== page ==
Packing food for a picnic in the park and packing food for a trip to the beach require a different set of rules. For starters, there's the sand...
There's also the wind. Beaches tend to be breezy, which means that sand and salt swirl around, attaching themselves to anything that's remotely sticky, wet, or, let's face it, edible. We find that no matter how hard we try, we end up with grains of sand on our forks and spoons and the edges of water bottles.
That doesn't mean we don't enjoy having the occasional peanut butter sandwich. But there are certainly foods that fare better than others.
Here are our suggestions... Let us know yours in the comments.
• Wraps. We love things coiled up in a tortilla, which better protects whatever filling we have inside and can be eaten with one hand (you never have more than one clean hand at a time at the beach).
• Whole fruit. Again, natural protection from the peel, and you don't risk sand intrusion like you would if you were opening and closing a container of cut-up fruit. Plus, if you get sticky, you just go swimming.
• Couscous or pasta salad. We've had a lot of experience with these two, and though they seem iffy (lots of forks going in and out, possibly bringing in sand), they tend to hold up well in the heat. Also, a few grains of sand can easily get lost in a jumble of couscous; you might not even notice. We've enjoyed couscous salads in a wrap, too (see above).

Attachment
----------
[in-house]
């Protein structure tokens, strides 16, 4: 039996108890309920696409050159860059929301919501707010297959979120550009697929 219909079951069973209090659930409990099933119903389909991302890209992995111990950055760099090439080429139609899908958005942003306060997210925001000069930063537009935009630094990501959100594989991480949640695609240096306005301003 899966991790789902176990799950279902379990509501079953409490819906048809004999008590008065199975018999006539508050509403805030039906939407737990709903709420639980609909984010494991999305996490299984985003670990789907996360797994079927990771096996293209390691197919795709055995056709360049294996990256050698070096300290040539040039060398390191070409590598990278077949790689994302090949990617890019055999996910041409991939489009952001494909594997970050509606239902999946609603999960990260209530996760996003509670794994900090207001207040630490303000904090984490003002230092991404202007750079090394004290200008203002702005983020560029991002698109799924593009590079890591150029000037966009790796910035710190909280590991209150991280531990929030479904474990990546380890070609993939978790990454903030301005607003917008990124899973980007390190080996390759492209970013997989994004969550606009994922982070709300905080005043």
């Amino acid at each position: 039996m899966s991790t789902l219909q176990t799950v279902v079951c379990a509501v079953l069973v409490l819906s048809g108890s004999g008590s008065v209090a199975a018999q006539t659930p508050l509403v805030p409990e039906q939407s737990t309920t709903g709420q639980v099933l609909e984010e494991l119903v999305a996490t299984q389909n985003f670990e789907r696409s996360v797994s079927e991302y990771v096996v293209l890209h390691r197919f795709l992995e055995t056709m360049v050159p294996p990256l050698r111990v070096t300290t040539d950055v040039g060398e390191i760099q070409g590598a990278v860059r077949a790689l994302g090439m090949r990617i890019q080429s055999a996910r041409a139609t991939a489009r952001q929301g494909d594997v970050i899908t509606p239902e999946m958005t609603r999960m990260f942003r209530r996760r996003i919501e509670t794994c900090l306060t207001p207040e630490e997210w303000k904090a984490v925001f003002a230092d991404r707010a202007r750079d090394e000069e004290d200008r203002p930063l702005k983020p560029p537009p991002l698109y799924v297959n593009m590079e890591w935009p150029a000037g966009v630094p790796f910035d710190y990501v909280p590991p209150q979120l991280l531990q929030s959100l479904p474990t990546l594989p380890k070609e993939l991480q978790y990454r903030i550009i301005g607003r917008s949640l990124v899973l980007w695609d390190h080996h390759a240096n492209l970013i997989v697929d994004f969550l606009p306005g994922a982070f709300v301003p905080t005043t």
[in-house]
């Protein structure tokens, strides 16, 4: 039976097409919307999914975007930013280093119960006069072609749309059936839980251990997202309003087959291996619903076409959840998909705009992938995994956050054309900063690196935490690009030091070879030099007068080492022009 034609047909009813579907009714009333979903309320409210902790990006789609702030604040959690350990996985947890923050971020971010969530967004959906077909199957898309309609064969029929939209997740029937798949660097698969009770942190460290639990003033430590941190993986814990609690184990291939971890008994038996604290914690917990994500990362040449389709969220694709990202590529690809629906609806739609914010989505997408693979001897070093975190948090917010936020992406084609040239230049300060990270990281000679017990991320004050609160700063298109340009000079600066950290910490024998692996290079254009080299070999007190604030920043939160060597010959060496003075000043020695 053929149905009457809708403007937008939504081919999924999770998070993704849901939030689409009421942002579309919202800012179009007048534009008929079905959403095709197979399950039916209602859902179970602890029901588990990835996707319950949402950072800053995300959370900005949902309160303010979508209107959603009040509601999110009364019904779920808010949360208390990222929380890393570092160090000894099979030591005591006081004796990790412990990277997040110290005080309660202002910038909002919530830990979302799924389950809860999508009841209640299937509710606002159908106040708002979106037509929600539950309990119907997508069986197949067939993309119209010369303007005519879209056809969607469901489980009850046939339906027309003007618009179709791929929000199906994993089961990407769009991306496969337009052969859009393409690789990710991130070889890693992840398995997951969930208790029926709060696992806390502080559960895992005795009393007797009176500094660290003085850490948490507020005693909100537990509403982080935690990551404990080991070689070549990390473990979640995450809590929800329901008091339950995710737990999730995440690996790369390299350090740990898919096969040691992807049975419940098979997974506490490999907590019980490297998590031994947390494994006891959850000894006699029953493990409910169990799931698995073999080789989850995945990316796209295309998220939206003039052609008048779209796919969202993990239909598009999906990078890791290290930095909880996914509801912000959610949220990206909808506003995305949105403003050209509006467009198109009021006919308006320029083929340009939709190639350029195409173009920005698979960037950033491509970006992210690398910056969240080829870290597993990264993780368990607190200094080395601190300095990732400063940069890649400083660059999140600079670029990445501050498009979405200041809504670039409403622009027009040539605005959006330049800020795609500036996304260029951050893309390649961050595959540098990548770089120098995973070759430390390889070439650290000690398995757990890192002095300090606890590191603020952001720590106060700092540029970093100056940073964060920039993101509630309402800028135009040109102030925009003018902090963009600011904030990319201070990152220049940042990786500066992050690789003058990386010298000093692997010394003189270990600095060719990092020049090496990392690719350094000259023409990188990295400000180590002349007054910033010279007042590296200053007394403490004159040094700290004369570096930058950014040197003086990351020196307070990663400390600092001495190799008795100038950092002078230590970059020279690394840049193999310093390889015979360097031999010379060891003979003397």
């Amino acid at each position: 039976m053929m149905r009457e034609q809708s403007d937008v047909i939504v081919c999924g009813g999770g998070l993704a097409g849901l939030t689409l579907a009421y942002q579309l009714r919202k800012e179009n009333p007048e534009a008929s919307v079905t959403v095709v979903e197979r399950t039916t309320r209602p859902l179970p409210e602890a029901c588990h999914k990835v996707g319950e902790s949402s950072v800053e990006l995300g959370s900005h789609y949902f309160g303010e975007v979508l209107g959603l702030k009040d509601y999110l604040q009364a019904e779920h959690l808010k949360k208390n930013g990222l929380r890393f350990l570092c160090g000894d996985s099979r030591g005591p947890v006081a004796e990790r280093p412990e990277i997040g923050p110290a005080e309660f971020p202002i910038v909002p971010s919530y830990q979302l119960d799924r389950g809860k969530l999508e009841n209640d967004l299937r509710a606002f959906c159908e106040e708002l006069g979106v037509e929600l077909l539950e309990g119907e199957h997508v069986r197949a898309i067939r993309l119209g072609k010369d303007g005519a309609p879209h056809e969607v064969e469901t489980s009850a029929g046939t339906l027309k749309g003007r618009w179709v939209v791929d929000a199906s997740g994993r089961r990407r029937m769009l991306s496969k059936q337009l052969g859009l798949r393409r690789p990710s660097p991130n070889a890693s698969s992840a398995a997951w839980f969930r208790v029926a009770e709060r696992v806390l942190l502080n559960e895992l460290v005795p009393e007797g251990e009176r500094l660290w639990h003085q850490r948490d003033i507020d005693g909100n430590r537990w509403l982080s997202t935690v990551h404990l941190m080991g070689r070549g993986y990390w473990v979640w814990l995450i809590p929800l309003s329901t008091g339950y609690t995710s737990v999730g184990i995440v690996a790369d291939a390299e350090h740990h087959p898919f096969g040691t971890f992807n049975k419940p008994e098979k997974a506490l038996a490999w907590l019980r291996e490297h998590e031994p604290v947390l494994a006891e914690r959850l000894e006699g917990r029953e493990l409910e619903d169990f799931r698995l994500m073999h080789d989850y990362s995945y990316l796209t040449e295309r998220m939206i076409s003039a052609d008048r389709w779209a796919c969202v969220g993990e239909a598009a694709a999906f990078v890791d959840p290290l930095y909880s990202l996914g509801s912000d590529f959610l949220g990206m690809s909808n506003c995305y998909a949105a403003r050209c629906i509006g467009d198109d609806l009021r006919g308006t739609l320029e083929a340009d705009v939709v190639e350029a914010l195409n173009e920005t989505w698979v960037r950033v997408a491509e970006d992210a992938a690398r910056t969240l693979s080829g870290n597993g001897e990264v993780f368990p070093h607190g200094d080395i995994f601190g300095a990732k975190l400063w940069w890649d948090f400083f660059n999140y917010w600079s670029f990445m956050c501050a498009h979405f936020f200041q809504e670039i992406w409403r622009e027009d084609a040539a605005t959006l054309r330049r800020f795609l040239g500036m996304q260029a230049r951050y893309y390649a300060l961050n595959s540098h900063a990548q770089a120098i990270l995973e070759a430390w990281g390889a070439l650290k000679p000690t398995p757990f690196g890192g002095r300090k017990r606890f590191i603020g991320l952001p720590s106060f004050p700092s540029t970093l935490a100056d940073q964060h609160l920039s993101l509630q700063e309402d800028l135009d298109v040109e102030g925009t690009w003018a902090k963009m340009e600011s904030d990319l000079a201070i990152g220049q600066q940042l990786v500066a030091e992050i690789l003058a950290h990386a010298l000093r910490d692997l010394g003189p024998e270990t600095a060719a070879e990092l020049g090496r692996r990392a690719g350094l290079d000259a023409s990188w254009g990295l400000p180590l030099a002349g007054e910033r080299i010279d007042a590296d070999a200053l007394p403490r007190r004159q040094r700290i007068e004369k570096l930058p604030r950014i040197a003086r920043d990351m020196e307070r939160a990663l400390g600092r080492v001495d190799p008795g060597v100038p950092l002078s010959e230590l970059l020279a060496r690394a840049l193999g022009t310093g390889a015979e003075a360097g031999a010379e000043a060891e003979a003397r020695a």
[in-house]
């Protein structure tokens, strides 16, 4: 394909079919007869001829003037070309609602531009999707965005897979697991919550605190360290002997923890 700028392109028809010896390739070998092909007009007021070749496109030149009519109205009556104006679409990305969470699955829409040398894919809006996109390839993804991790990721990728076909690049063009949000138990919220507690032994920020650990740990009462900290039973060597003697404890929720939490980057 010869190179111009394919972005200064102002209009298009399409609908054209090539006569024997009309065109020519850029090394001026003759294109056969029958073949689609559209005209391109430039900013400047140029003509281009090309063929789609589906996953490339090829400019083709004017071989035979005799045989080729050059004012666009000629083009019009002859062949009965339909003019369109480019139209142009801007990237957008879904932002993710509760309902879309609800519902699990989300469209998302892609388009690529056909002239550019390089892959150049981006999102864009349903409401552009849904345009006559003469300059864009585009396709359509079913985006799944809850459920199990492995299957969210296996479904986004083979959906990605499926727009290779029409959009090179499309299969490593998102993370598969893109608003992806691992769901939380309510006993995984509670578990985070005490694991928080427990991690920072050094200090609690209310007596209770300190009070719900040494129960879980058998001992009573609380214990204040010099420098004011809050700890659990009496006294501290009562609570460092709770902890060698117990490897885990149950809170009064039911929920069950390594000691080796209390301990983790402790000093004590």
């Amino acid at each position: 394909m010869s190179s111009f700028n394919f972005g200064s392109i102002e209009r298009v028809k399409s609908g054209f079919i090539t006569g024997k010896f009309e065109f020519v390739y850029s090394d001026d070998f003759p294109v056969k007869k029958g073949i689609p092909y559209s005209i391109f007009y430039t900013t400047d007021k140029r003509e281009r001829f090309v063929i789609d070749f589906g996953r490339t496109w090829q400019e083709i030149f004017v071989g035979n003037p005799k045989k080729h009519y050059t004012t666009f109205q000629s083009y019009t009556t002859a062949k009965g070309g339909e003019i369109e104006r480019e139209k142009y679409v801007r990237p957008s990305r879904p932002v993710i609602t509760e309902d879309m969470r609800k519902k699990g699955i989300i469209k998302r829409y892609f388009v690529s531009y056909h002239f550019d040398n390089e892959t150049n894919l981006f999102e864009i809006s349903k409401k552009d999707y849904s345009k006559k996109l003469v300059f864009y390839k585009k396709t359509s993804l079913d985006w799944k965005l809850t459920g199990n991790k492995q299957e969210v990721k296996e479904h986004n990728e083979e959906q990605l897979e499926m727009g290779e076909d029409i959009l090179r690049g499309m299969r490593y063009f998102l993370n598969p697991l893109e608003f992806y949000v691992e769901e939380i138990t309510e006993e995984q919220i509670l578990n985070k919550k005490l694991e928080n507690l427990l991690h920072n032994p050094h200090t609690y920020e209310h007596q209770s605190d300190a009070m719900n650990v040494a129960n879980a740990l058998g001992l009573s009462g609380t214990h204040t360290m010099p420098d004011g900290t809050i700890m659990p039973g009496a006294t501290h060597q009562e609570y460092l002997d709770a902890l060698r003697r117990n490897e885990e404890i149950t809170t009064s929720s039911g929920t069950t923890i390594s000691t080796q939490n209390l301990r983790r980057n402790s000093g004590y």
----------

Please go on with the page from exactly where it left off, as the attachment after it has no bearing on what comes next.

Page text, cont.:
• Charcuterie. We loved this spread that Sara Kate had on her birthday last year. Now, cheese and salami might not be great choices if you're going to be out for hours in the heat of the mid-afternoon. But if you're eating right away or going at sunset, these bites are easy to pack, require no assembly, and can be eaten without utensils.
• Lettuce wraps. These may seem overly complicated, but this is our suggestion in lieu of a salad (that's likely to end up scattered across the beach). Wrap up some chopped vegetables or other components in big, oversized leaves of iceberg lettuce. Then wrap in foil, so you can just peel it back and eat.
• Skewers. Did you grill the night before? Got some leftover meat or vegetable skewers? They're low-maintenance, don't require cutting or slicing, and leave very little cleanup.
Of course, there are the basic crackers, chips, and cookies that are always a good idea (although we'd avoid chocolate chips in the heat). What else would you add? What are your foolproof beach meals?
Related: What Kind of Food Do You Look for While On Vacation?
(Image: Flickr member bensonkua, licensed for use under Creative Commons)